Predicting the Weather: Victorians and the Science of Meteorology
Victorian Britain, with its maritime economy and strong links between government and scientific enterprises, founded an office to collect meteorological statistics in 1854 in an effort to foster a modern science of the weather. But as the office turned to prediction rather than data collection, the fragile science became a public spectacle, with its forecasts open to daily scrutiny in the newspapers. And meteorology came to assume a pivotal role in debates about the responsibility of scientists and the authority of science.
Studying meteorology as a means to examine the historical identity of prediction, Katharine Anderson offers here an engrossing account of forecasting that analyzes scientific practice and ideas about evidence, the organization of science in public life, and the articulation of scientific values in Victorian culture. In Predicting the Weather, Anderson grapples with fundamental questions about the function, intelligibility, and boundaries of scientific work while exposing the public expectations that shaped the practice of science during this period.
A cogent analysis of the remarkable history of weather forecasting in Victorian Britain, Predicting the Weather will be essential reading for scholars interested in the public dimensions of science.
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Airy Papers argued astrology astronomer atmosphere authority BAAS barometer Blanford Board of Trade Britain British Meteorological Charles Piazzi Smyth charts claimed climate cloud collective Committee contemporary controversy critical debates developed Edinburgh essay evidence famine Fitzroy's Galton George Airy George James Symons Glaisher Greenwich Herschel Hunter India Indian meteorology instruments interest John John Herschel Kew Observatory knowledge London lunar magnetic Meteorological Department Meteorological Office meteorological science Meteorological Society modern Morrison nineteenth century numbers Office Papers Parliamentary Papers phenomena philosophers photographs physical political popular practical precision probability prophecy published questions rainband rainfall record Report Robert Fitzroy Royal Meteorological Society Royal Society Ruskin Sabine scientific culture signals social solar spectroscope statistics Stewart storm warnings suggested sunspots Symons telegraph Tempest Prognosticator theory thermometer Victorian visual Weather Book weather forecasting weather map weather prediction weather prophets weather wisdom Whewell William William Whewell wind Zadkiel Zadkiel's Almanac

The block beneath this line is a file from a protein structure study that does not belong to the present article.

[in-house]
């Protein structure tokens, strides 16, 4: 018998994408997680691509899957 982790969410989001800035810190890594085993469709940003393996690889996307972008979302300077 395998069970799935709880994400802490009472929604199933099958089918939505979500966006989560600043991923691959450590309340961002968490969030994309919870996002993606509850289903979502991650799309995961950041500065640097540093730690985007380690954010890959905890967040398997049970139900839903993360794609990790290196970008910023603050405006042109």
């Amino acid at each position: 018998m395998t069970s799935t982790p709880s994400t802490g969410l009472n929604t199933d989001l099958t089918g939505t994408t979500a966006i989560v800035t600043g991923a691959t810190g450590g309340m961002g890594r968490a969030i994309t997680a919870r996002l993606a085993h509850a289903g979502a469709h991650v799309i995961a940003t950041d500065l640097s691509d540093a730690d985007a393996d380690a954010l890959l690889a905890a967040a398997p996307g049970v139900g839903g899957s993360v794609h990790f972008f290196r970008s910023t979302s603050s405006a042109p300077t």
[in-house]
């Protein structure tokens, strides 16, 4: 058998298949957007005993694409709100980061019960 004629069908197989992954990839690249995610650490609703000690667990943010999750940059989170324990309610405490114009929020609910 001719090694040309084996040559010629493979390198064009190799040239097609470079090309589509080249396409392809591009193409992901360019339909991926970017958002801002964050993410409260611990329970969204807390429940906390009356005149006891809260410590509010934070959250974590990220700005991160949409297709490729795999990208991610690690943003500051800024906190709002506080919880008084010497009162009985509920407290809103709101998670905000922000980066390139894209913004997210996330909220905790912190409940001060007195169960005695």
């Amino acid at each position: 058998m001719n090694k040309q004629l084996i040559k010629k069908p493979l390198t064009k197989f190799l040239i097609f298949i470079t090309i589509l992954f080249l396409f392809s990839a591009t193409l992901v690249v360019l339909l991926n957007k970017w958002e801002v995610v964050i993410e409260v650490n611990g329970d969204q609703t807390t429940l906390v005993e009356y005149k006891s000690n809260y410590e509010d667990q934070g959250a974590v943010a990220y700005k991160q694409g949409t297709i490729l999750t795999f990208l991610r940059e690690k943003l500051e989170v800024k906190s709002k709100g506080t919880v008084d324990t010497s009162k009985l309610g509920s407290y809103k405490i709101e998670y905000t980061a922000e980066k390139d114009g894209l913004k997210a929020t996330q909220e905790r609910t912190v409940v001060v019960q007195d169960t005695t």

Page 310 - Evidence of the Truth of the Christian Religion derived from the Literal Fulfilment of Prophecy. By ALEXANDER KEITH, DD 37th Edition, with numerous Plates, in square 8vo.
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